Amador Garcia

A group of researchers at Washington State University is developing a solution for drywall waste from demolition and construction. According to the researchers, drywall is only recycled if it is turned into fertilizer, which leads to a recycle rate of lower than 20% in Washington state, local television station KXLY reports.

[The researchers] created a drywall waste block (DWB). It’s exactly how it sounds – a solid brick made up of old drywall. It looks like any regular cement block you buy at the store. WSU researchers David Drake and Taiji Miyasaki are the minds behind the project.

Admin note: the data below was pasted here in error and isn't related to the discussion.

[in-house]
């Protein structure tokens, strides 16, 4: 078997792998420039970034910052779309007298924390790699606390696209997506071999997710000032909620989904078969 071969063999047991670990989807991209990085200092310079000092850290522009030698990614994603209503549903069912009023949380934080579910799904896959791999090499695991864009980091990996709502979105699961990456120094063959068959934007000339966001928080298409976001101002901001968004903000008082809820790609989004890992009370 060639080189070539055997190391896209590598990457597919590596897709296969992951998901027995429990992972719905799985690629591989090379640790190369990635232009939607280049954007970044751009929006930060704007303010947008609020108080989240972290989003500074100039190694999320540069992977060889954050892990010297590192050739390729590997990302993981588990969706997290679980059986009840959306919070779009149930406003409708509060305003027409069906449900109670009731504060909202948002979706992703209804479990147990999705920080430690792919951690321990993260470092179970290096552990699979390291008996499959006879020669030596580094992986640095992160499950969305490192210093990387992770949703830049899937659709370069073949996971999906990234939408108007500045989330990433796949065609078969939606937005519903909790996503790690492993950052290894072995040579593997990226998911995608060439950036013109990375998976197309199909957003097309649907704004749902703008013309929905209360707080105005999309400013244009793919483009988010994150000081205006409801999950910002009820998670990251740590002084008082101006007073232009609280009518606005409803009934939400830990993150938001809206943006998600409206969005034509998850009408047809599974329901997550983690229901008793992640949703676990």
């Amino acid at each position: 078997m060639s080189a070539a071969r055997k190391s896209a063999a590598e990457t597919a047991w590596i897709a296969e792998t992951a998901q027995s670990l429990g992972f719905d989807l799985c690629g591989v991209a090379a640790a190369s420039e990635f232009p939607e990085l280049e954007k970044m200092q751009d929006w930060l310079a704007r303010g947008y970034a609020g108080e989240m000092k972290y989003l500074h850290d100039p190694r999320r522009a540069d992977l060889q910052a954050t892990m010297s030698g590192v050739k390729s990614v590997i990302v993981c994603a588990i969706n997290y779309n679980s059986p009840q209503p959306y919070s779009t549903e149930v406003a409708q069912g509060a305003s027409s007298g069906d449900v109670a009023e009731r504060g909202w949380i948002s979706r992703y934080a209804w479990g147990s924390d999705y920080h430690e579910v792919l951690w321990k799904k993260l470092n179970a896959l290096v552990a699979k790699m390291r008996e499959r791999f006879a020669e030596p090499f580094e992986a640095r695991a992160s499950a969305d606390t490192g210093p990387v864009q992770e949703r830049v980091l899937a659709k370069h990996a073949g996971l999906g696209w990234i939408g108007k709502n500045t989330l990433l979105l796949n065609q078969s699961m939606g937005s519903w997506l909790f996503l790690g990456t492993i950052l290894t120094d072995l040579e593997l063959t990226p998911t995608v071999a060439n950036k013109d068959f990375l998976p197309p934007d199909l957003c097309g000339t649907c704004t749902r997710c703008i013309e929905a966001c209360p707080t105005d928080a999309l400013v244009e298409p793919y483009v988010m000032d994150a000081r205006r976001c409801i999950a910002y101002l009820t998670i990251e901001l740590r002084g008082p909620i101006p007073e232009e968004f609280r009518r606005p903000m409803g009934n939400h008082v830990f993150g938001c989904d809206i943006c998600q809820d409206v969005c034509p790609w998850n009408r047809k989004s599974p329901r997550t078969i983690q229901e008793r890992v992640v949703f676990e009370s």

They blend up the drywall, and send it right into what looks like a giant kitchen blender for around fifteen minutes. From there, they send it into a machine to be molded into the shape of a block.

“The fact is, you get about 10 million tons in the U.S. of drywall waste, goes to the landfill every year,” Drake said.

Drake and Miyasaki also came up with a foamed drywall that’s more flame resistant than your average Styrofoam insulation. When that plastic material starts burning in a building setting, it creates a chimney effect. Drake said their foamed drywall material takes around two and a half hours to burn through.

Now that they’ve finalized the product properties, they said their next step is to talk to construction companies about how they can tailor these blocks to building projects. Researchers hope a manufacturer will license their products and start using them to build within the next two years.

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